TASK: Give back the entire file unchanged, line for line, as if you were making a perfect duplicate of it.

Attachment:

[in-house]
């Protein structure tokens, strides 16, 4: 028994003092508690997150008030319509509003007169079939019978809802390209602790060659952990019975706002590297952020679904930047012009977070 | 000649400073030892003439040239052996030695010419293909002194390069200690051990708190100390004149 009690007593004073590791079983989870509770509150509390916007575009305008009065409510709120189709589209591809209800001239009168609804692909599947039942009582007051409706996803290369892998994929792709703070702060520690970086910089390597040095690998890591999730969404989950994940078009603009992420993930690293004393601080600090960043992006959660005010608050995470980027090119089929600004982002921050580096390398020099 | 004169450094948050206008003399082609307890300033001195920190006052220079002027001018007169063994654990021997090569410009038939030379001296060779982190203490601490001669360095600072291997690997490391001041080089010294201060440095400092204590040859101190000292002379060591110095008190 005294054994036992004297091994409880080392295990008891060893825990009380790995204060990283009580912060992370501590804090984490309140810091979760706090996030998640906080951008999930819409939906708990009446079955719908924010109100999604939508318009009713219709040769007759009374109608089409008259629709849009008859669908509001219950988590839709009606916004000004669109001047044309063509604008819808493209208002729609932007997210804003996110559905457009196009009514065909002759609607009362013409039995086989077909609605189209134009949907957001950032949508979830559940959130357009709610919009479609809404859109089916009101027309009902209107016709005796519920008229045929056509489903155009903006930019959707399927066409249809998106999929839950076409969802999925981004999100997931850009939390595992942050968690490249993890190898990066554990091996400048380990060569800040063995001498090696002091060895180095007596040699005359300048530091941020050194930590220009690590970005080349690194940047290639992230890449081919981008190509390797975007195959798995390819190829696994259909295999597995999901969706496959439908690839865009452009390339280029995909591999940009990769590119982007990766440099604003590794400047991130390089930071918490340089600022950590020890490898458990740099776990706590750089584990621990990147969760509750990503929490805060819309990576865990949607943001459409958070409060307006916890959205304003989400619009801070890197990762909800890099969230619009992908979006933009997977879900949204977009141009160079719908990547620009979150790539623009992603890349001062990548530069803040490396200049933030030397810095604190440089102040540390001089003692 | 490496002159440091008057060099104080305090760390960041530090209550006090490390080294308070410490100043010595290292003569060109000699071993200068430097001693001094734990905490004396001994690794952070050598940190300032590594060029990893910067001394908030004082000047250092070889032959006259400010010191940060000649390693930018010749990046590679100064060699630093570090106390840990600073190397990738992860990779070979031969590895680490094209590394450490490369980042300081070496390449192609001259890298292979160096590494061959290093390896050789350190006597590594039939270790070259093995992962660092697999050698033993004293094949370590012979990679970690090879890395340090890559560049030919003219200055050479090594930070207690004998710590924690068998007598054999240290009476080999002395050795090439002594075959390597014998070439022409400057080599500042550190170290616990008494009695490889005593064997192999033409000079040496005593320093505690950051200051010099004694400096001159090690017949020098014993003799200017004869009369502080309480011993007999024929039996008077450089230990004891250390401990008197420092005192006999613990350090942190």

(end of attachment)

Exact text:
[in-house]
């Protein structure tokens, strides 16, 4: 028994003092508690997150008030319509509003007169079939019978809802390209602790060659952990019975706002590297952020679904930047012009977070 | 000649400073030892003439040239052996030695010419293909002194390069200690051990708190100390004149 009690007593004073590791079983989870509770509150509390916007575009305008009065409510709120189709589209591809209800001239009168609804692909599947039942009582007051409706996803290369892998994929792709703070702060520690970086910089390597040095690998890591999730969404989950994940078009603009992420993930690293004393601080600090960043992006959660005010608050995470980027090119089929600004982002921050580096390398020099 | 004169450094948050206008003399082609307890300033001195920190006052220079002027001018007169063994654990021997090569410009038939030379001296060779982190203490601490001669360095600072291997690997490391001041080089010294201060440095400092204590040859101190000292002379060591110095008190 005294054994036992004297091994409880080392295990008891060893825990009380790995204060990283009580912060992370501590804090984490309140810091979760706090996030998640906080951008999930819409939906708990009446079955719908924010109100999604939508318009009713219709040769007759009374109608089409008259629709849009008859669908509001219950988590839709009606916004000004669109001047044309063509604008819808493209208002729609932007997210804003996110559905457009196009009514065909002759609607009362013409039995086989077909609605189209134009949907957001950032949508979830559940959130357009709610919009479609809404859109089916009101027309009902209107016709005796519920008229045929056509489903155009903006930019959707399927066409249809998106999929839950076409969802999925981004999100997931850009939390595992942050968690490249993890190898990066554990091996400048380990060569800040063995001498090696002091060895180095007596040699005359300048530091941020050194930590220009690590970005080349690194940047290639992230890449081919981008190509390797975007195959798995390819190829696994259909295999597995999901969706496959439908690839865009452009390339280029995909591999940009990769590119982007990766440099604003590794400047991130390089930071918490340089600022950590020890490898458990740099776990706590750089584990621990990147969760509750990503929490805060819309990576865990949607943001459409958070409060307006916890959205304003989400619009801070890197990762909800890099969230619009992908979006933009997977879900949204977009141009160079719908990547620009979150790539623009992603890349001062990548530069803040490396200049933030030397810095604190440089102040540390001089003692 | 490496002159440091008057060099104080305090760390960041530090209550006090490390080294308070410490100043010595290292003569060109000699071993200068430097001693001094734990905490004396001994690794952070050598940190300032590594060029990893910067001394908030004082000047250092070889032959006259400010010191940060000649390693930018010749990046590679100064060699630093570090106390840990600073190397990738992860990779070979031969590895680490094209590394450490490369980042300081070496390449192609001259890298292979160096590494061959290093390896050789350190006597590594039939270790070259093995992962660092697999050698033993004293094949370590012979990679970690090879890395340090890559560049030919003219200055050479090594930070207690004998710590924690068998007598054999240290009476080999002395050795090439002594075959390597014998070439022409400057080599500042550190170290616990008494009695490889005593064997192999033409000079040496005593320093505690950051200051010099004694400096001159090690017949020098014993003799200017004869009369502080309480011993007999024929039996008077450089230990004891250390401990008197420092005192006999613990350090942190």